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There is a new machine on the market that can create 3d components out of plastic without the need for moulds. Using plastic thread and computer design drawings (or even a photo) it builds the product up by layer. It is the same principal as the coil pots you made at school.

“On top of a heated plate, a “pen” squeezes out lines of plastic thinner than a human hair as a fan cools it instantly – turning 3D objects on a PC screen into real, solid plastic models.

Instead of simply putting ink to paper, 3D printers allow anyone to create an object they’ve designed, using plastics or metal. The machine then takes the design and builds up the item one microscopic layer at a time, with it slowly appearing before your eyes.” Yahoo.

This means that anyone with access to one of these machines, a computer aided design program and some base plastic, can make whatever they want. And the machines cost less than £700.00 and can be bought at Maplins, a high street electronics store.

The thought is quite horrific. We are already drowning in a mass of plastic crap we don’t need and can’t dispose of properly but at least amounts were limited, and I say that with a hollow laugh, by manufacturing constraints. Now anyone can build anything.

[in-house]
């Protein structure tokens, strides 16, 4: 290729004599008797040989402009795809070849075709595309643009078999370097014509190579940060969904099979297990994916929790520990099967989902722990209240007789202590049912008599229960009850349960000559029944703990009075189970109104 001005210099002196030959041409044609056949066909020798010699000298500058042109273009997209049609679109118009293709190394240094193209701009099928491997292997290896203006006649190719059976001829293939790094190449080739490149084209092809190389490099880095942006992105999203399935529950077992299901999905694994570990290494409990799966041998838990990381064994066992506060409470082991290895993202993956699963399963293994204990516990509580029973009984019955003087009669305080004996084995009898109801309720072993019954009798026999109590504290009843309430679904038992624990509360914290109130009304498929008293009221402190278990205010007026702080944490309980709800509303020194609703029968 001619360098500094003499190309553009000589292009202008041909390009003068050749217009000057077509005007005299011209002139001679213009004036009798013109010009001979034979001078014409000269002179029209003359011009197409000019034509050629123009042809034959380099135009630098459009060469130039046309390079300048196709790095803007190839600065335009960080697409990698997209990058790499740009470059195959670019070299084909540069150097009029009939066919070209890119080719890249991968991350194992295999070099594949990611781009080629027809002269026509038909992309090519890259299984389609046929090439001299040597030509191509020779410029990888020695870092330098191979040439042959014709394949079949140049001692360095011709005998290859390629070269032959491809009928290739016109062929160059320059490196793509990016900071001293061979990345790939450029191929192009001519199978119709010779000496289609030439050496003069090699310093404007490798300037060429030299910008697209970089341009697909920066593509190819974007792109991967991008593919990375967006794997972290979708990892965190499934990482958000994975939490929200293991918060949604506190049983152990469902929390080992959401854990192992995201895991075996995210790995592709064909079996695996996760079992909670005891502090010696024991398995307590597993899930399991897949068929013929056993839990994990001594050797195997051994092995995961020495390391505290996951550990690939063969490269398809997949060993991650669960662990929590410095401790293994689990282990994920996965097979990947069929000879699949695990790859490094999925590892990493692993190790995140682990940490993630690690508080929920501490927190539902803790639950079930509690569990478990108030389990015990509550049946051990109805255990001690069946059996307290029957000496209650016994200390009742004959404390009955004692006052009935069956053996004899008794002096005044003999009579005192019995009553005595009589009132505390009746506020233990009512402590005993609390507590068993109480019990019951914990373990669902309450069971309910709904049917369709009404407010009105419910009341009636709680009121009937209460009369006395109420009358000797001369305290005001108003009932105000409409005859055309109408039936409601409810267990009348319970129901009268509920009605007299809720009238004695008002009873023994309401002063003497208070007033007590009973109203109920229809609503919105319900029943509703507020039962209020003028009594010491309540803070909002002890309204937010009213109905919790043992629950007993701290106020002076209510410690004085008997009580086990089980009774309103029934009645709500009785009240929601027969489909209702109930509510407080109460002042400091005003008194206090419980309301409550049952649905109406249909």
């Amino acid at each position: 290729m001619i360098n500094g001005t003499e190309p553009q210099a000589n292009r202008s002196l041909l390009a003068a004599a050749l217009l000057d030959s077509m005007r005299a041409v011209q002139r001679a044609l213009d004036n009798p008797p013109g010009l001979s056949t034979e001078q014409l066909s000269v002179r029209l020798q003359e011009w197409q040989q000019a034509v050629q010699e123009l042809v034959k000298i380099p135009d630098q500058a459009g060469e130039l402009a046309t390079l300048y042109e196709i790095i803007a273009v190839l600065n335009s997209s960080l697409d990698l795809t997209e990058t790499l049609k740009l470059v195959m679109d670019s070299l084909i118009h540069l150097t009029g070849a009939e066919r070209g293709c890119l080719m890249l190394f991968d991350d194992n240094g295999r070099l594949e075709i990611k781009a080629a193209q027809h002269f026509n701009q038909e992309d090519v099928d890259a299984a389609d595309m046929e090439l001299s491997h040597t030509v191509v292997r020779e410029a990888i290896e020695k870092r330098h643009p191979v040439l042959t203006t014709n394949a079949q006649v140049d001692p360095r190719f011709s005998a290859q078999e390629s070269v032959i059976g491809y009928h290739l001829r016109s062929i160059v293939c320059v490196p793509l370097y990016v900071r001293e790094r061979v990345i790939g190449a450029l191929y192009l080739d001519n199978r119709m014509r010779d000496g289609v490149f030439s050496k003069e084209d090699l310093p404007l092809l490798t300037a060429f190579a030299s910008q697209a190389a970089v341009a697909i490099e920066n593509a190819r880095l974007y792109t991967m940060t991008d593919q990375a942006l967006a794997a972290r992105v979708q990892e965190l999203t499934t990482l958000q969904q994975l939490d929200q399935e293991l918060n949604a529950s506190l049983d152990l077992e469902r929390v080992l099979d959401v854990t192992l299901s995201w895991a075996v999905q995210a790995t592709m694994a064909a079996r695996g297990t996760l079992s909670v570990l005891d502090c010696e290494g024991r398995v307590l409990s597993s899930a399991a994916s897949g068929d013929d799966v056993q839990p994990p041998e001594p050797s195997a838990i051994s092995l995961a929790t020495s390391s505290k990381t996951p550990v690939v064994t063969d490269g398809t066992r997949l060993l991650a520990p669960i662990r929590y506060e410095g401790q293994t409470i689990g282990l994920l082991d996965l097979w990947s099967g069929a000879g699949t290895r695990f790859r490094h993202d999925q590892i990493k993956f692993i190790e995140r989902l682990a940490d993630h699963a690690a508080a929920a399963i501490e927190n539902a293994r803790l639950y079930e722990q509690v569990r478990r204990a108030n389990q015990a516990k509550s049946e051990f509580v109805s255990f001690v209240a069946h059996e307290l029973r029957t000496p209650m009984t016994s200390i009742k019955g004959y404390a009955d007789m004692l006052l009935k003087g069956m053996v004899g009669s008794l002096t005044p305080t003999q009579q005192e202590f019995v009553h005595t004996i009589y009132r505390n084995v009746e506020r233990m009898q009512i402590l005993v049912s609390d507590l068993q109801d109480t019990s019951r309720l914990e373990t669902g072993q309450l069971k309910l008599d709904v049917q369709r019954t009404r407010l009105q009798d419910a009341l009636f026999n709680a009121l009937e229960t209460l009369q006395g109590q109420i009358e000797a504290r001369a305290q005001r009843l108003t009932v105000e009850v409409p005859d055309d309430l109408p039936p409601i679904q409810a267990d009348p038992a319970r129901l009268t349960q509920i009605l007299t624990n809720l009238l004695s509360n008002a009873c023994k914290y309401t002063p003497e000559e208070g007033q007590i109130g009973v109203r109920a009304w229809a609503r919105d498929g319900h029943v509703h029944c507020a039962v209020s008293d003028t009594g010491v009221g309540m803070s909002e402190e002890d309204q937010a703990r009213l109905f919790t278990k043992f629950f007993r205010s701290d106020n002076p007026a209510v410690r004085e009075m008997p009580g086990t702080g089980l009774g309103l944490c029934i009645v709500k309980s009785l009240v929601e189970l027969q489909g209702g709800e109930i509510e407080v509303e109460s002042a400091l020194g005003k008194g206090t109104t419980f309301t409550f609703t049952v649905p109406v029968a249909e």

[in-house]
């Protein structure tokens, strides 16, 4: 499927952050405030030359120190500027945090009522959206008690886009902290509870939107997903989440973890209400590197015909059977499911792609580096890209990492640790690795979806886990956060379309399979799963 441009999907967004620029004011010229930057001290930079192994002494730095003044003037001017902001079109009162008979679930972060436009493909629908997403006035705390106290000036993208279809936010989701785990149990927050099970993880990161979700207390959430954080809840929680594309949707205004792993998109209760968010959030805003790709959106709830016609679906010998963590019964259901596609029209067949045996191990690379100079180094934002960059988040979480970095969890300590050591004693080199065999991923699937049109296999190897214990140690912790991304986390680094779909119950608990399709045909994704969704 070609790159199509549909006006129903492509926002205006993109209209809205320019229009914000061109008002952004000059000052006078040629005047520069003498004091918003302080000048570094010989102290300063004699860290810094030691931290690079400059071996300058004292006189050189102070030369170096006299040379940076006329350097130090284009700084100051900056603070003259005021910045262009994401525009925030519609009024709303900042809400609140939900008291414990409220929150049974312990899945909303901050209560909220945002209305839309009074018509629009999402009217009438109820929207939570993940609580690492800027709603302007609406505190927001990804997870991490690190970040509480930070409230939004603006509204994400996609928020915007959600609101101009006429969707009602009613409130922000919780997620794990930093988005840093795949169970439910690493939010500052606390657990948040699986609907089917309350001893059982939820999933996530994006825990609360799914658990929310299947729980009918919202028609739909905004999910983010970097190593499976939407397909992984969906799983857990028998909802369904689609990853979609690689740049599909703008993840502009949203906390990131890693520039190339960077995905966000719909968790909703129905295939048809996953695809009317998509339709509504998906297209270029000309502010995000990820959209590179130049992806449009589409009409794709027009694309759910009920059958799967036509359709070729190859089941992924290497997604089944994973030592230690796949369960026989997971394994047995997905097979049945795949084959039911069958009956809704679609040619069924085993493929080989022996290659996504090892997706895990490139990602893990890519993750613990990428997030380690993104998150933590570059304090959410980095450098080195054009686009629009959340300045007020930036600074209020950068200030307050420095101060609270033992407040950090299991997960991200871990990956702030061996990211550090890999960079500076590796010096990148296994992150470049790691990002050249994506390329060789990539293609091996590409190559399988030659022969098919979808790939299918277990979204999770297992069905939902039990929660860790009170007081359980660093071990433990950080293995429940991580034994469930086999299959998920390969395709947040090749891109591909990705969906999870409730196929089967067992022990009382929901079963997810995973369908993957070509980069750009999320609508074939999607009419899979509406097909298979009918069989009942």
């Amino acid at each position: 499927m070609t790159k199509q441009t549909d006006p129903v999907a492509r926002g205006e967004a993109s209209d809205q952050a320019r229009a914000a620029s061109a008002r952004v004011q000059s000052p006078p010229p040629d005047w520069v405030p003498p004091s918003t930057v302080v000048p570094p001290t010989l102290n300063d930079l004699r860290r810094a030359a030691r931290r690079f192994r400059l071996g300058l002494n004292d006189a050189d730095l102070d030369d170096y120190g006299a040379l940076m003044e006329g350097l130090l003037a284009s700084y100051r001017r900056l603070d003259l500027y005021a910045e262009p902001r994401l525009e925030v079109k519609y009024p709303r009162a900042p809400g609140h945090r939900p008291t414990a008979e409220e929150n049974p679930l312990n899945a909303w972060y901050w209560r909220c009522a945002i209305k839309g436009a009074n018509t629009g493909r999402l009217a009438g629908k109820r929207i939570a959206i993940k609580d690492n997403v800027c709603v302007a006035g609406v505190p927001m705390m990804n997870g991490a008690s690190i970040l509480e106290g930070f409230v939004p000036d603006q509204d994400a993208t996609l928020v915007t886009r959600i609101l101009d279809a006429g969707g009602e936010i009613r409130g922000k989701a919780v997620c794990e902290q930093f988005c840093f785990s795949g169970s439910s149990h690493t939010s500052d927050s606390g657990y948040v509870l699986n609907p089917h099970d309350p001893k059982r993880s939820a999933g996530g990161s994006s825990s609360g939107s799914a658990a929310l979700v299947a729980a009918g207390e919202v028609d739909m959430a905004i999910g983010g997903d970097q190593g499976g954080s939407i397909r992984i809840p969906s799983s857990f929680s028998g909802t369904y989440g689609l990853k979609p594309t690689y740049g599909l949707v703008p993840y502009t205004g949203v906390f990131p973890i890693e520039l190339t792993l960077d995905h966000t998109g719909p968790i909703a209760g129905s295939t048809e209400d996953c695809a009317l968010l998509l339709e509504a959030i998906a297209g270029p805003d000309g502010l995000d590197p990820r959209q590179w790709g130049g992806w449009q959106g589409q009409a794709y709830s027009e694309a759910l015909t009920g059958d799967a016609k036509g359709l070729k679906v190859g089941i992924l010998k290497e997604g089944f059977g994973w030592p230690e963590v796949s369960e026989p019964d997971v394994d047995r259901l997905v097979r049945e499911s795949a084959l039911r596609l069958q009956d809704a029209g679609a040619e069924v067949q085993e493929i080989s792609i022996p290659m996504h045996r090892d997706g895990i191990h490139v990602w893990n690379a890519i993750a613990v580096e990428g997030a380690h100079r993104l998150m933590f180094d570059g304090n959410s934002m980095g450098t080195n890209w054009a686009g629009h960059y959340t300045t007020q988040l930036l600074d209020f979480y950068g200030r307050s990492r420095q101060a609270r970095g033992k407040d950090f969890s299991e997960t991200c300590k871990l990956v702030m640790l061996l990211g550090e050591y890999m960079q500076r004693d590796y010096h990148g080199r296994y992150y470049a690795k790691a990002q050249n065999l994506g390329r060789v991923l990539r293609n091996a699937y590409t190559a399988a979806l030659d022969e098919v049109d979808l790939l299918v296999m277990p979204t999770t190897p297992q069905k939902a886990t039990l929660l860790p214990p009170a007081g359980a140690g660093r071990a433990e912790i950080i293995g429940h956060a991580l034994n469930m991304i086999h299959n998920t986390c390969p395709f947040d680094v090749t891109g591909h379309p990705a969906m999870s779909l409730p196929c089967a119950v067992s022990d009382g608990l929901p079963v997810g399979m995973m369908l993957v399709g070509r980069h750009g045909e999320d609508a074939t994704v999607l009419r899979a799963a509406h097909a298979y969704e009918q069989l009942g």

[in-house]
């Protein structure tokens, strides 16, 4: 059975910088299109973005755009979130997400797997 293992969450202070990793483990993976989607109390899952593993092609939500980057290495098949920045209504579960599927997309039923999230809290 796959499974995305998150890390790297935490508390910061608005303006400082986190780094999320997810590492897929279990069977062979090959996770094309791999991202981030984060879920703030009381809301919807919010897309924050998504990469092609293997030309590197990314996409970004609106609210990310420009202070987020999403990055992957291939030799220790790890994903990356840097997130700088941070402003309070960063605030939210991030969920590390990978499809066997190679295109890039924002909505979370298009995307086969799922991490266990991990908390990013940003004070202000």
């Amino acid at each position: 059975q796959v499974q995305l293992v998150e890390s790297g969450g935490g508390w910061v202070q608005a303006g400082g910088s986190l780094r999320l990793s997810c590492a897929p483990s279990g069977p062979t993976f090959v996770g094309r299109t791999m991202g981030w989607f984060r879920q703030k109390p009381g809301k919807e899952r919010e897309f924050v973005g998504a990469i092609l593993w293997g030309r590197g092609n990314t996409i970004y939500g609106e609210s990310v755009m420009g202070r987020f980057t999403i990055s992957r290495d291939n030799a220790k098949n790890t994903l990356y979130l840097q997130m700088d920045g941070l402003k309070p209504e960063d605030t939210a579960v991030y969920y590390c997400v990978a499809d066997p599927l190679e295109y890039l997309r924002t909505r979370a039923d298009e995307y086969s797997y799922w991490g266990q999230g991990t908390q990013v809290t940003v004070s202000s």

I was worried about the implications for a massive increase in plastic rubbish, concerned that the long-term implications of plastic detritus were being ignored and remain unacknowledged. I should have thought harder.

In May 2013, the US Government demanded that non-profit  Defence Distributed  (DD) took their design for a plastic pistol off line. Yes the designs for the fully-functional 3D-printed handgun, the Liberator, were available on line. By the time the organisation complied, “the files had “already been downloaded more than 100,000 time and, according to the founder Cody Wilson, are now safe in the hands of Internet communities.”

Frickin A! An unlicensed gun that cannot be detected by airport scanners. For sure it might self destruct after a few rounds – into hundreds of pieces of non biodegradable, polluting plastic.

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